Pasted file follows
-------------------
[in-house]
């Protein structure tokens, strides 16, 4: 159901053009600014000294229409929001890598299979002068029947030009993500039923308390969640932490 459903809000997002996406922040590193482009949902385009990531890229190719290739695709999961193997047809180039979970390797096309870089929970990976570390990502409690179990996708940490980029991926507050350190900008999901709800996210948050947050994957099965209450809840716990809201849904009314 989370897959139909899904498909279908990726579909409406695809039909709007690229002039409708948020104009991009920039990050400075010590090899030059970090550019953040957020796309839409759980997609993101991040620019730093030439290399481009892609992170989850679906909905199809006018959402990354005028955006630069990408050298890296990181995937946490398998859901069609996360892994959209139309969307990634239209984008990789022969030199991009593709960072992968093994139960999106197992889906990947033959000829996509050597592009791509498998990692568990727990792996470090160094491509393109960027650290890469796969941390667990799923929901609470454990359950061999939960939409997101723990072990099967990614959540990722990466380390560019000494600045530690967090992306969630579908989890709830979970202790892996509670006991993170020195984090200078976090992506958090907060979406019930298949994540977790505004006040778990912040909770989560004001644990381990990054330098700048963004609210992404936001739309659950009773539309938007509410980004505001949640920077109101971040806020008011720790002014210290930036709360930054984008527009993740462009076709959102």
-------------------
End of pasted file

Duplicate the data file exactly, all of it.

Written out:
[in-house]
């Protein structure tokens, strides 16, 4: 159901053009600014000294229409929001890598299979002068029947030009993500039923308390969640932490 459903809000997002996406922040590193482009949902385009990531890229190719290739695709999961193997047809180039979970390797096309870089929970990976570390990502409690179990996708940490980029991926507050350190900008999901709800996210948050947050994957099965209450809840716990809201849904009314 989370897959139909899904498909279908990726579909409406695809039909709007690229002039409708948020104009991009920039990050400075010590090899030059970090550019953040957020796309839409759980997609993101991040620019730093030439290399481009892609992170989850679906909905199809006018959402990354005028955006630069990408050298890296990181995937946490398998859901069609996360892994959209139309969307990634239209984008990789022969030199991009593709960072992968093994139960999106197992889906990947033959000829996509050597592009791509498998990692568990727990792996470090160094491509393109960027650290890469796969941390667990799923929901609470454990359950061999939960939409997101723990072990099967990614959540990722990466380390560019000494600045530690967090992306969630579908989890709830979970202790892996509670006991993170020195984090200078976090992506958090907060979406019930298949994540977790505004006040778990912040909770989560004001644990381990990054330098700048963004609210992404936001739309659950009773539309938007509410980004505001949640920077109101971040806020008011720790002014210290930036709360930054984008527009993740462009076709959102």